UPDATE: The Reaction to Karen King’s Gospel Discovery- page 8 | History | Smithsonian
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The "Mary" in the controversial text, King says, may be Mary Magdalene, who was present at the Crucifixion. (Ryan Reed)

UPDATE: The Reaction to Karen King’s Gospel Discovery

When a divinity scholar unveiled a papyrus fragment that she says refers to Jesus’ “wife,” our reporter was there in Rome amidst the firestorm of criticism

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All three felt confident enough for her to announce her finding in Rome, but they pressed her to revise her article and submit the fragment to a noninvasive test—like a multispectral analysis— to make sure the ink’s chemistry was compatible with inks from antiquity.

“I have zero interest in publishing anything that’s a forgery,” she told me over dinner in Cambridge before she left for Rome.

Would she need 100 percent confidence? I asked.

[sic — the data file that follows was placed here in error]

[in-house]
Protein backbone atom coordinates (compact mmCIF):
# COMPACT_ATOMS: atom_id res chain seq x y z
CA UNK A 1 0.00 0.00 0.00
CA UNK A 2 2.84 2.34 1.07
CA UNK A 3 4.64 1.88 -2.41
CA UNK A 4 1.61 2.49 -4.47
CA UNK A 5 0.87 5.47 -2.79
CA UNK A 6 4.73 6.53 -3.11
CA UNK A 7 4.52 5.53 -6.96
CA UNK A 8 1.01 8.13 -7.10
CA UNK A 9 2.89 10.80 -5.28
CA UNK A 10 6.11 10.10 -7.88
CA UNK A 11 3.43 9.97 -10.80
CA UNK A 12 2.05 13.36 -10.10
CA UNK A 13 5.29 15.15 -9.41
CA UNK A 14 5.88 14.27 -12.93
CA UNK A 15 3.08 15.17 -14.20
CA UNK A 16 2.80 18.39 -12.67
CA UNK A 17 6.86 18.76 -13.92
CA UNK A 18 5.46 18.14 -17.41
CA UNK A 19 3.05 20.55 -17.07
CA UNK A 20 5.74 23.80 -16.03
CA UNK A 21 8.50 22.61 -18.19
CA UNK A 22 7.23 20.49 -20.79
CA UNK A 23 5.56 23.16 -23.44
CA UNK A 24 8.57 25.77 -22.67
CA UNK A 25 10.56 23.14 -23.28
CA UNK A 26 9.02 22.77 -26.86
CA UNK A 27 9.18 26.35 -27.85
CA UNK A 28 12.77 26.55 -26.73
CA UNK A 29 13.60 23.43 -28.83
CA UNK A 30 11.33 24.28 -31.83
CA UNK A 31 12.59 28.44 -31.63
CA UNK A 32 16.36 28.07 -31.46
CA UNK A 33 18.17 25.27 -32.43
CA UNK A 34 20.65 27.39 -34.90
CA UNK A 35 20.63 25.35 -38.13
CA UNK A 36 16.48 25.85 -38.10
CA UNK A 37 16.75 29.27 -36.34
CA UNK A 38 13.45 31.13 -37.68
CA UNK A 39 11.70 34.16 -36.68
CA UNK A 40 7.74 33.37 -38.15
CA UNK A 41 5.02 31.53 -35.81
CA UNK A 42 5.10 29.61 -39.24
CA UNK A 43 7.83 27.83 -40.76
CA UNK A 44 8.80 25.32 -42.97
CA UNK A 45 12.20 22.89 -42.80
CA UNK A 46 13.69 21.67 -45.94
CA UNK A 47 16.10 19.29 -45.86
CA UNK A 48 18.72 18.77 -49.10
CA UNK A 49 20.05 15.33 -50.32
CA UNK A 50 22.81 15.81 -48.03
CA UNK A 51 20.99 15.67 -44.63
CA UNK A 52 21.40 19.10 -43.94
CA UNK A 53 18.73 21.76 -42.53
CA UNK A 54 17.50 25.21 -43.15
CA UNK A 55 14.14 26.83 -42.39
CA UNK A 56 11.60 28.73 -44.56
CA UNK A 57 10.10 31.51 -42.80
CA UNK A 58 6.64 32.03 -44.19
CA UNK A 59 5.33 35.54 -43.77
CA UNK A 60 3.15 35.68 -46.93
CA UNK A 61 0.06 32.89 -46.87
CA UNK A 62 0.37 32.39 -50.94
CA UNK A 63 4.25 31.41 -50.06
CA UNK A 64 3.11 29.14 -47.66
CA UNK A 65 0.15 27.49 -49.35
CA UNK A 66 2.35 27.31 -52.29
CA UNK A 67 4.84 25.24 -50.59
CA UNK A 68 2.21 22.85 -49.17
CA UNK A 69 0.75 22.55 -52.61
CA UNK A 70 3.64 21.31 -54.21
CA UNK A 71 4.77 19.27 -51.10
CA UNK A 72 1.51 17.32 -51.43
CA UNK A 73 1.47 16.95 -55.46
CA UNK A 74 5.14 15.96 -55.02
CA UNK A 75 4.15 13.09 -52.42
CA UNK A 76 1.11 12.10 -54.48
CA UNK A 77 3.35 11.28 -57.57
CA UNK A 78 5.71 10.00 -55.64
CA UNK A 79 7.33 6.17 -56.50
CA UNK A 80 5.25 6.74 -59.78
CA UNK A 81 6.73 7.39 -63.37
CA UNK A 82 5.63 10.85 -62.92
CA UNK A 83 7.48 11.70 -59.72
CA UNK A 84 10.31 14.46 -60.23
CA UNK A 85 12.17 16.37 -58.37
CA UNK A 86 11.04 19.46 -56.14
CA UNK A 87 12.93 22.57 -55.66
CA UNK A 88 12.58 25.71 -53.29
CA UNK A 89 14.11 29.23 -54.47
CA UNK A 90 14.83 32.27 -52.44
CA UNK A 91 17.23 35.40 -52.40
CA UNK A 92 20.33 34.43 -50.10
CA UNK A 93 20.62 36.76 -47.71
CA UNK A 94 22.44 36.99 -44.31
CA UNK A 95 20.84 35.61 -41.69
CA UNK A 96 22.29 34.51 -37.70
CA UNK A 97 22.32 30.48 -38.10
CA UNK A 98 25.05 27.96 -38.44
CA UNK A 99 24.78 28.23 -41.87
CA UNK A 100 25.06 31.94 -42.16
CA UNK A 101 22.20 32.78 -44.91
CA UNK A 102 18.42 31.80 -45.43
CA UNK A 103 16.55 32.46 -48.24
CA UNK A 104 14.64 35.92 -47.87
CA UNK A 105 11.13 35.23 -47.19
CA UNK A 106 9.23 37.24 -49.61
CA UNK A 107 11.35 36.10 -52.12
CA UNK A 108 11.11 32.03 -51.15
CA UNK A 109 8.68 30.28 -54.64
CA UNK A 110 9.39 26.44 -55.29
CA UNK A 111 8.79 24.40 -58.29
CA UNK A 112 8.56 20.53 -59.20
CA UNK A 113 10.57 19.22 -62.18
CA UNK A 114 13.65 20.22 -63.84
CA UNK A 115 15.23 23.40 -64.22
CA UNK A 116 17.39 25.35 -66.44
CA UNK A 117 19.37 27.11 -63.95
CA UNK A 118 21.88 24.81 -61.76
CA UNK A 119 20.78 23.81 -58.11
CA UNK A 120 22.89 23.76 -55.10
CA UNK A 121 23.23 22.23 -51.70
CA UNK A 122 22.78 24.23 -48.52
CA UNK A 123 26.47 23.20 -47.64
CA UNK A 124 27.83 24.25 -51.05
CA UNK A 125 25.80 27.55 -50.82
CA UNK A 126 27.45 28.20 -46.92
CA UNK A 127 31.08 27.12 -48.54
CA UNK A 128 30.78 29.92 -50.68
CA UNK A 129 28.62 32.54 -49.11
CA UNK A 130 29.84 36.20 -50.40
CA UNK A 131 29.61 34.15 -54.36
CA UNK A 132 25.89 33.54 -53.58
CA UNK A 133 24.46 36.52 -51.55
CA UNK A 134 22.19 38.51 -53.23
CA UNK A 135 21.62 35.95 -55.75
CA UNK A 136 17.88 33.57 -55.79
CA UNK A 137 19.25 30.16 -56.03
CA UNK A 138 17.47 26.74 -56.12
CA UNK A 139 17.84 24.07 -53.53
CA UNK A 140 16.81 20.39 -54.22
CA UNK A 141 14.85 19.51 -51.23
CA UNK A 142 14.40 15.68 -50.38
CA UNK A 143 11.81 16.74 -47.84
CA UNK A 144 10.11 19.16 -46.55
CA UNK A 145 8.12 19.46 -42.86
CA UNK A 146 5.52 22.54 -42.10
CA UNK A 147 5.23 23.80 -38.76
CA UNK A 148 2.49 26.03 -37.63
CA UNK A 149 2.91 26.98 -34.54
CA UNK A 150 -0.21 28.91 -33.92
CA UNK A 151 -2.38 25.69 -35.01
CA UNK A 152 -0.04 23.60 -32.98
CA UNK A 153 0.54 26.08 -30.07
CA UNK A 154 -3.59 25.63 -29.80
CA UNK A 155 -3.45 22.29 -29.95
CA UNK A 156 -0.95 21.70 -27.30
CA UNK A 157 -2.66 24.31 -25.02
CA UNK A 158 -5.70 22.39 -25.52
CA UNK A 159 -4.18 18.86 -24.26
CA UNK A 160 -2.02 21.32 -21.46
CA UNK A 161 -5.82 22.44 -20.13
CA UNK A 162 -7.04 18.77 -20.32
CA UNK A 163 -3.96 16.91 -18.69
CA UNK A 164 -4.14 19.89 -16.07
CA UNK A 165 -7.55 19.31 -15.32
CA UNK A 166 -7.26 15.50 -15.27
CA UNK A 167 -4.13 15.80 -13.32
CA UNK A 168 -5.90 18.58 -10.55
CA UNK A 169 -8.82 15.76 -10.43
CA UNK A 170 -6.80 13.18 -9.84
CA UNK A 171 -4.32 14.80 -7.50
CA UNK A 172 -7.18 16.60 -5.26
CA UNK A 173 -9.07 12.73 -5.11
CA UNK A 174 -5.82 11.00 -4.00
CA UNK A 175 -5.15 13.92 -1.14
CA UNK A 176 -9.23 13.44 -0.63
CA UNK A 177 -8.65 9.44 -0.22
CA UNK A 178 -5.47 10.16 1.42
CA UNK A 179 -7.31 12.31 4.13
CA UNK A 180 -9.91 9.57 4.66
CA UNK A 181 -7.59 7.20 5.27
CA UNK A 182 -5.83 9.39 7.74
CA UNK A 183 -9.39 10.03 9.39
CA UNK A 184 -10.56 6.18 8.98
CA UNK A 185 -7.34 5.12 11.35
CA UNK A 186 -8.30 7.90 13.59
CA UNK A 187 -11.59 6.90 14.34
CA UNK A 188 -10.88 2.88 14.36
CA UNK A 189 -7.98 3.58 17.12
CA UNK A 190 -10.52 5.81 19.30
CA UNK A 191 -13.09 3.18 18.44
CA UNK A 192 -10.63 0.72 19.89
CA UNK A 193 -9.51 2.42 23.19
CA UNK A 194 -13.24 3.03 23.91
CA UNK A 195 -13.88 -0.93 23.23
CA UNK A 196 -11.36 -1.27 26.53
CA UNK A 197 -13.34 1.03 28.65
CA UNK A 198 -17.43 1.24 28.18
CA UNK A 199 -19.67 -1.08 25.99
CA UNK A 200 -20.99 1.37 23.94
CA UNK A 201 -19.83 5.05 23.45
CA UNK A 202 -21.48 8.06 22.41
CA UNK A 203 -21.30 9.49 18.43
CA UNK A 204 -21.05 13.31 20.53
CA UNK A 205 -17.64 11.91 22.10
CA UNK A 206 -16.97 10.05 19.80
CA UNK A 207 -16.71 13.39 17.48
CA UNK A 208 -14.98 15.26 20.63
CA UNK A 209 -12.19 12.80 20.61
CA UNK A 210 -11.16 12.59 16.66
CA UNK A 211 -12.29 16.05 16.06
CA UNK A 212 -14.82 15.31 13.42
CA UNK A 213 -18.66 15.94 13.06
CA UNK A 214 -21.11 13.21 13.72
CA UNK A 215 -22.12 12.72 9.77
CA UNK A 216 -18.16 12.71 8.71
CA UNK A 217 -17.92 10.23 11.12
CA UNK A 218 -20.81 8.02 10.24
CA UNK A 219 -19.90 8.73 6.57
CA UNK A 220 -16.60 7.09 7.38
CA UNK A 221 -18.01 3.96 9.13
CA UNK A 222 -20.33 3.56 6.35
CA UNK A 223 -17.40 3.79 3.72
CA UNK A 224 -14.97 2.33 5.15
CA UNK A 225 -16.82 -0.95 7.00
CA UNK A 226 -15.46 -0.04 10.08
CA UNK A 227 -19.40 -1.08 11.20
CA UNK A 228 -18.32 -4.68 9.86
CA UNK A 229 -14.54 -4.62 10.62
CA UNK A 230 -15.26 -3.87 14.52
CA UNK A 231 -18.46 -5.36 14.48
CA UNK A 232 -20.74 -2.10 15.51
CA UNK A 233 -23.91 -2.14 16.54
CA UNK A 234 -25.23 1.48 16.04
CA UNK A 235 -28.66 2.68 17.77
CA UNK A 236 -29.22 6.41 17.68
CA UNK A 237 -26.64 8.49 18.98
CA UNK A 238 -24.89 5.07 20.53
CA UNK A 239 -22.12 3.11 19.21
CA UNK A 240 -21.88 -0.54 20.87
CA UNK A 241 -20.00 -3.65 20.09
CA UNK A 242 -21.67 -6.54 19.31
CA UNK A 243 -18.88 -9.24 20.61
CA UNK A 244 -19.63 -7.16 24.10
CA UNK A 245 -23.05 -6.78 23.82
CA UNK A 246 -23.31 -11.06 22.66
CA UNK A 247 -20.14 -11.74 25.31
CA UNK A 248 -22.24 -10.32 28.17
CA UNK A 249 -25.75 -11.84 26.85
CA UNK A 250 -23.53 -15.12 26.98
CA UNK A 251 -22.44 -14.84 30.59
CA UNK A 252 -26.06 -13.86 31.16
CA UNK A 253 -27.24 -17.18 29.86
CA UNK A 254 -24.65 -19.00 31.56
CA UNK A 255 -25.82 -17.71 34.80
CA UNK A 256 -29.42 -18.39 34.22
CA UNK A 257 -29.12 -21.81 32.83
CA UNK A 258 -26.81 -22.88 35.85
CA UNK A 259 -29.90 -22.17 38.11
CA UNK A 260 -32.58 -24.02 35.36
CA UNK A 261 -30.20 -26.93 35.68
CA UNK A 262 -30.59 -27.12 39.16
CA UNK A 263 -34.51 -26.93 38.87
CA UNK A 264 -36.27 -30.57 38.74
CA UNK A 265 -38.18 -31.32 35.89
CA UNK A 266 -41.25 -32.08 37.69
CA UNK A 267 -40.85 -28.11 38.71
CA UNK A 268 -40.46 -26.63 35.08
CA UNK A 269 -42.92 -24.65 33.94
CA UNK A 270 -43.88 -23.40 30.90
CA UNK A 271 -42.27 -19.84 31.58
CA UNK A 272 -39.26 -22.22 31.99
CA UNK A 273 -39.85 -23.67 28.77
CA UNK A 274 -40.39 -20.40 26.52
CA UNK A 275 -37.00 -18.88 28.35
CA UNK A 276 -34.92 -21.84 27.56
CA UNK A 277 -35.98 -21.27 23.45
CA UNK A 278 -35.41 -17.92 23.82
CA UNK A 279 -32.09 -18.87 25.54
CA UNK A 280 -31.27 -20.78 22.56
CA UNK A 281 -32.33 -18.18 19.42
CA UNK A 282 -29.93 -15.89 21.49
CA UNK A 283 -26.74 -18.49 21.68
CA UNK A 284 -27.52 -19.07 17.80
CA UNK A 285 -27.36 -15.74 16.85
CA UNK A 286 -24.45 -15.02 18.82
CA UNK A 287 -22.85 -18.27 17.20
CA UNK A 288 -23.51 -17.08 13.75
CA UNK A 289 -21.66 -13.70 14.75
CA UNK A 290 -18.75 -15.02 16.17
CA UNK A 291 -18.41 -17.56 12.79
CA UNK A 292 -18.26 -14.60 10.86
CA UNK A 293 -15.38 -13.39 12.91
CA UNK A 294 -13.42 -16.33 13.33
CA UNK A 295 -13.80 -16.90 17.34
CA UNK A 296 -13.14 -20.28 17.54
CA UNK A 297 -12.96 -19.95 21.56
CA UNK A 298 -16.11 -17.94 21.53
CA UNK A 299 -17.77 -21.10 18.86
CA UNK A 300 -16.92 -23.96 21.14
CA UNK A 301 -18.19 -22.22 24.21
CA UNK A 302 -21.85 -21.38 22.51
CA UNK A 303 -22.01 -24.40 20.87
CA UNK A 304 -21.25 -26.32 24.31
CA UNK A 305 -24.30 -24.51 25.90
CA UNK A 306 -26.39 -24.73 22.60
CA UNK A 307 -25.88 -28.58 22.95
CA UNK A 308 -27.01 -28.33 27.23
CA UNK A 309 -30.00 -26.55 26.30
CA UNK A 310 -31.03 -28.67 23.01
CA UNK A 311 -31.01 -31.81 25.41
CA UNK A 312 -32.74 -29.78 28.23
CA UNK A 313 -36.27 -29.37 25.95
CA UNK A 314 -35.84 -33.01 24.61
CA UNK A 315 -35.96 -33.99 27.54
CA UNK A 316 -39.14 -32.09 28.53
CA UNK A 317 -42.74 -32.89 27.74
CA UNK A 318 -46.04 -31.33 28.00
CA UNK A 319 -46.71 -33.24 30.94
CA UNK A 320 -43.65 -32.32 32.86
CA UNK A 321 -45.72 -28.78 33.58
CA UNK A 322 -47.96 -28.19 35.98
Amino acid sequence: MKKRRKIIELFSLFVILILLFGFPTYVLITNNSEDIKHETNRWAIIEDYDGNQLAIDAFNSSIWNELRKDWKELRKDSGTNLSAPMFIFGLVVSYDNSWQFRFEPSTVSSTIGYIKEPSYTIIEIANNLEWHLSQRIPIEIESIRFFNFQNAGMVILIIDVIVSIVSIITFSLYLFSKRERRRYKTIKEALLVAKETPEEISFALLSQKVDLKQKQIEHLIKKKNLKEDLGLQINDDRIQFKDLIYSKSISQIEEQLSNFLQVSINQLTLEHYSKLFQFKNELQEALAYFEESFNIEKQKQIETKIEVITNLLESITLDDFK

“One hundred percent doesn’t exist,” she said. “But 50-50 doesn’t cut it.”

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King grew up in Sheridan, Montana, a cattle ranching town of 700 people an hour’s drive southeast of Butte. Her father was a pharmacist. Her mother took care of the children—King is the second of four—taught home economics at the high school and raised horses. For reasons Karen King still doesn’t quite understand—perhaps it was the birthmark on her face, perhaps her bookishness—she was picked on and bullied “from grade school on.” For many years, she went with her family to Sheridan’s Methodist Church. In high school, though, King switched, on her own, to the Episcopal Church, which she regarded as “more earnest.”

“The Methodists were doing ’70s things—Coca-Cola for the Eucharist,” she told me. “It wasn’t that I was terribly righteous. But...intellectually, the Episcopal Church was where the ideas were.”

I asked her what had first drawn her to the so-called “heretical” gospels. “I’ve always had a sense of not fitting in,” she said. “I thought, if I could figure out these texts, I could figure out what was wrong with me.”

Was she still a practicing Christian? Her faith, she said, had sustained her through a life-threatening, three-year bout with cancer that went into remission in 2008, after radiation treatment and seven surgeries. She said she attends services, irregularly, at an Episcopal Church near her home, in Arlington, a town northwest of Cambridge. “Religion is absolutely central to who I am in every way,” she said. “I spend most of my time on it. It’s how I structure my interior life. I use its materials when I think about ethics and politics.”

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